Popinjays is a must-visit at sundown, when you can watch the surrounding skyscrapers light up while sipping on an artisanal G&T or one of the signature cocktails; the restaurant’s Italian-leaning menus deliver such delights as hand-cut beef tartare in tangy tonnato sauce and cavatelli with tiger prawn. Lobby-level bar Murray Lane dispenses creative concoctions that use ingredients like oolong tea and Sichuan peppercorn; the diverse whisky selection represents distilleries in Japan, Taiwan, India, and Australia. Directly upstairs, Garden Lounge plates up afternoon tea and semi-buffet seafood dinners; its neighbor The Tai Pan turns out comforting bistro fare, sometimes with an Asian touch. (Hence the creamy “mushroom cappuccino” soup featuring a translucent mushroom dumpling, and delicate coconut crab salad flecked in yuzu pearls, with a tin of Amur caviar.) The alfresco Cotton Tree Terrace recently installed a pizza oven—try the Peking duck–inspired pie with hoisin sauce and crème fraiche. Rounding out the culinary lineup is contemporary Chinese restaurant Mián, which occupies its own two-story pavilion.
Alongside a bright, inviting gym, The Murray contains four spa suites, two of which come with a private sauna or steam room. Facials use products by Dr. Barbara Sturm and organic Australian brand Grown Alchemist; other wellness experiences range from fitness classes and half-hour express massages to a “mindful calligraphy” session. There’s also an indoor lap pool on the ground floor, and beside it, a former security post has been transformed into a round, double-height space for the spa-like “chilled relaxation pool.”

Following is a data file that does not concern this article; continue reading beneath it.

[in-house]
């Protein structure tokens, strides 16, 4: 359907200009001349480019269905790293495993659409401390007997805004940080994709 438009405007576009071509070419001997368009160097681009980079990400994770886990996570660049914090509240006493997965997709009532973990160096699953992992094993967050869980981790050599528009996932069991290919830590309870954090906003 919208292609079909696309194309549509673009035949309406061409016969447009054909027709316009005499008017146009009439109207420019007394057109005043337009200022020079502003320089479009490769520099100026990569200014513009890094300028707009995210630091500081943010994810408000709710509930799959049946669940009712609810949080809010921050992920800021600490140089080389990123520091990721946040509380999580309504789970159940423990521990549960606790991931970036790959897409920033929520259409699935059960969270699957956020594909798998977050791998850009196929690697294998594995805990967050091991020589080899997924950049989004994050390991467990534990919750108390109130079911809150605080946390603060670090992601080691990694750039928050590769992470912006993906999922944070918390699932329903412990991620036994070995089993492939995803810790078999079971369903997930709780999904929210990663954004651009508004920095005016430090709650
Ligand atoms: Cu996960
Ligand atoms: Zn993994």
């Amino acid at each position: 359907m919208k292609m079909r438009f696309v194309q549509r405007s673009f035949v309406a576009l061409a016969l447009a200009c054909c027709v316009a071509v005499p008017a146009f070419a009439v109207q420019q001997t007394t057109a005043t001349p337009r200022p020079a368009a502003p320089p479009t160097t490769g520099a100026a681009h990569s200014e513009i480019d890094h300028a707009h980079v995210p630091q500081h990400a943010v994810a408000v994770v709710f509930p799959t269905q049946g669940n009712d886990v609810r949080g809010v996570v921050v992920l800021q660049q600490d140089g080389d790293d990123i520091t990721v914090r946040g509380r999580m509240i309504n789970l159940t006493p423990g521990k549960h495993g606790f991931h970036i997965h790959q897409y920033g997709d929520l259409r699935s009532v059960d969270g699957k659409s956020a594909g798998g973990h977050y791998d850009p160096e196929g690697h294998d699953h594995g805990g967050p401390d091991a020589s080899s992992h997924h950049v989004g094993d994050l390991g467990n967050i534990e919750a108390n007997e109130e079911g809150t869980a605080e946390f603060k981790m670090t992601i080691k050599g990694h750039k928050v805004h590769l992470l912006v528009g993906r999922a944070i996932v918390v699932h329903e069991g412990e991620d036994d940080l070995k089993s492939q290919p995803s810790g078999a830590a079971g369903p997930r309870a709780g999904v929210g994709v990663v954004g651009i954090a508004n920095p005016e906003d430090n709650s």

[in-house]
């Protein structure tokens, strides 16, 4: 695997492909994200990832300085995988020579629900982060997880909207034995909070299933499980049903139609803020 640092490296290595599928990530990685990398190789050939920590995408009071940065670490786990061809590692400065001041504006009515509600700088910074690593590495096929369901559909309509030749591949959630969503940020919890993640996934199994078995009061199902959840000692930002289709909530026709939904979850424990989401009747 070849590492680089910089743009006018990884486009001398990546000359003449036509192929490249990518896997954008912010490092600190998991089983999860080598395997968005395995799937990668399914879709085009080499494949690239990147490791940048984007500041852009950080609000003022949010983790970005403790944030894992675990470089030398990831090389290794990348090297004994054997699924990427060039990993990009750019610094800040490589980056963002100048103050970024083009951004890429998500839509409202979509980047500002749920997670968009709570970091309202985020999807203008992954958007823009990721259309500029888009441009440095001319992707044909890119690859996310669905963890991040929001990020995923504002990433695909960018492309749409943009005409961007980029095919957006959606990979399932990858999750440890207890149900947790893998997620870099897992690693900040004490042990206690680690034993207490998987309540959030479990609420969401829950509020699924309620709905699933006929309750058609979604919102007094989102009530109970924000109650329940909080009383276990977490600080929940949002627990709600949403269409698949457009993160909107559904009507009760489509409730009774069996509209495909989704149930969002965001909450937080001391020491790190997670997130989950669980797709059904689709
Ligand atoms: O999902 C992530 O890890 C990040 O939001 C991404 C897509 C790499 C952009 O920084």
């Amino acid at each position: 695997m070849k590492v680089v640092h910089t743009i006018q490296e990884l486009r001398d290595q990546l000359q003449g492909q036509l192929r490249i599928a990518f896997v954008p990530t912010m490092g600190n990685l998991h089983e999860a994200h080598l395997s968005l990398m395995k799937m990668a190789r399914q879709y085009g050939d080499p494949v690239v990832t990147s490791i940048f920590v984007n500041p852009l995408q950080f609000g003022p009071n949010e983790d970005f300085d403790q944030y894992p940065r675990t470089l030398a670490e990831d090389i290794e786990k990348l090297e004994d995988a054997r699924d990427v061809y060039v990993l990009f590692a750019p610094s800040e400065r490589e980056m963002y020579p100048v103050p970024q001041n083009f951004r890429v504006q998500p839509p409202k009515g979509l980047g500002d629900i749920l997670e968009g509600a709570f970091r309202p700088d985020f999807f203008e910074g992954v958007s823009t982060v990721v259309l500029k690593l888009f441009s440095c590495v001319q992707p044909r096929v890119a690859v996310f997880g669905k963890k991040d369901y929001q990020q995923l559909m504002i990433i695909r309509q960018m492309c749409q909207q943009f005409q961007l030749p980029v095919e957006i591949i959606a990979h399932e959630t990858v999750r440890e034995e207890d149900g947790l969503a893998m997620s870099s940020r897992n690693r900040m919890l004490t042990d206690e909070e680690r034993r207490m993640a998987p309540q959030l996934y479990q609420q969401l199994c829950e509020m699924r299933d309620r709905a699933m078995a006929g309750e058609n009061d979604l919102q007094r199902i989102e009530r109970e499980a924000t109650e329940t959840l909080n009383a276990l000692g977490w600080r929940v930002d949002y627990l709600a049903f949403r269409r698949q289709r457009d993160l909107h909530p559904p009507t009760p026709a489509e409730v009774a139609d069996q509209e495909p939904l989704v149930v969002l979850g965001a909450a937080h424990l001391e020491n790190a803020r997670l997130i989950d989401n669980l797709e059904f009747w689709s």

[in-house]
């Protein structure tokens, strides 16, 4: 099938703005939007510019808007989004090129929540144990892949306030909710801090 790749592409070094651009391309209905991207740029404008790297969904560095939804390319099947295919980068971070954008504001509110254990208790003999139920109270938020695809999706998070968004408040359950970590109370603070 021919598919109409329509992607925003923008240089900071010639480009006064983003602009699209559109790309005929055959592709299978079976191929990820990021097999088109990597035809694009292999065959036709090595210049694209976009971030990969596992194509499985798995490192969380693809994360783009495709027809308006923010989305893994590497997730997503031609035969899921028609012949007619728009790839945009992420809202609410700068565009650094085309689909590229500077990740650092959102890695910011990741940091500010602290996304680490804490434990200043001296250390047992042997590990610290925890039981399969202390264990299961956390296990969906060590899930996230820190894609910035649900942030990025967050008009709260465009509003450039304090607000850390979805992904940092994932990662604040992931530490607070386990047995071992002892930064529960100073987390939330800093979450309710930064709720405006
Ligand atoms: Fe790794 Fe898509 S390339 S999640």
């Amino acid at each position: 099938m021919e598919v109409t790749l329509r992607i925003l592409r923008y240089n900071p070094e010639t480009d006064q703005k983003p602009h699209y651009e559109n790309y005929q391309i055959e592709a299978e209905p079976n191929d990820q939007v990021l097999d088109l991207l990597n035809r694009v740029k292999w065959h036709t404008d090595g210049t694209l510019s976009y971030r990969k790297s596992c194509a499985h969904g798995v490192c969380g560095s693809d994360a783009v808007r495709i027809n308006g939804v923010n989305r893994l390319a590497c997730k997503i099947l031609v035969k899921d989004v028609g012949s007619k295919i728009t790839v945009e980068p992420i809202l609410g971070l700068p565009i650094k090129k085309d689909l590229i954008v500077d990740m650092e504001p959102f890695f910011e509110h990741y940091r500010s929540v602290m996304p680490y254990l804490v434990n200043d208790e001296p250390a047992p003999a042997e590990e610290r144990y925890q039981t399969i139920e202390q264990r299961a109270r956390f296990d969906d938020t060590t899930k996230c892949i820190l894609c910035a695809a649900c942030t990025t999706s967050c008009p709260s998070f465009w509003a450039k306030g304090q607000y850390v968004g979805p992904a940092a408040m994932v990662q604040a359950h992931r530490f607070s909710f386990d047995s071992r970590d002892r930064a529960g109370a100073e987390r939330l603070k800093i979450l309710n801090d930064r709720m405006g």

The hotel provides kid-size toothbrushes, slippers, and bathrobes. Summertime weekend brunches at The Tai Pan feature a children’s menu and a rotating roster of activities from August through October: think donut- and mocktail-making workshops and miniature electric car races around Cotton Tree Terrace. Parents wanting to give their kids an early start on mindfulness should book an all-ages meditation class at the spa. The Murray welcomes furry friends, too, with no size restrictions on dogs and a pet’s menu offered at The Tai Pan and Garden Lounge.
The original building’s eco-friendly characteristics (such as the deep-set windows) have been thoughtfully retained. Restaurant and banquet menus are shark-free. Waste reduction initiatives include the daily collection of long-lasting excess foodstuffs for hunger relief charity FoodLink, and periodic shipments of worn towels and old newspapers to the SPCA. The parking area comes with electric vehicle charging stations. Working together with the Project WeCan foundation, The Murray holds workshops and career talks for disadvantaged students.
Guests can join a daily art and heritage tour that lasts 30 minutes, taking in various architectural features and contemporary pieces around the hotel; look out for Korean artist Bahk Seon-Ghi’s charcoal-and-nylon installations in the lobby and the stainless steel Awilda’s White Head by Spanish sculptor Jaume Plensa, inspired by a nine-year-old refugee from the Dominican Republic. The Murray is especially proud of its Old and Valuable Tree, a majestic Cassia Javanica that has stood on this site for at least a century. Come between late April and the end of May and you’ll likely see the tree in bloom with white and pink blossoms.
Reviewed by James Louie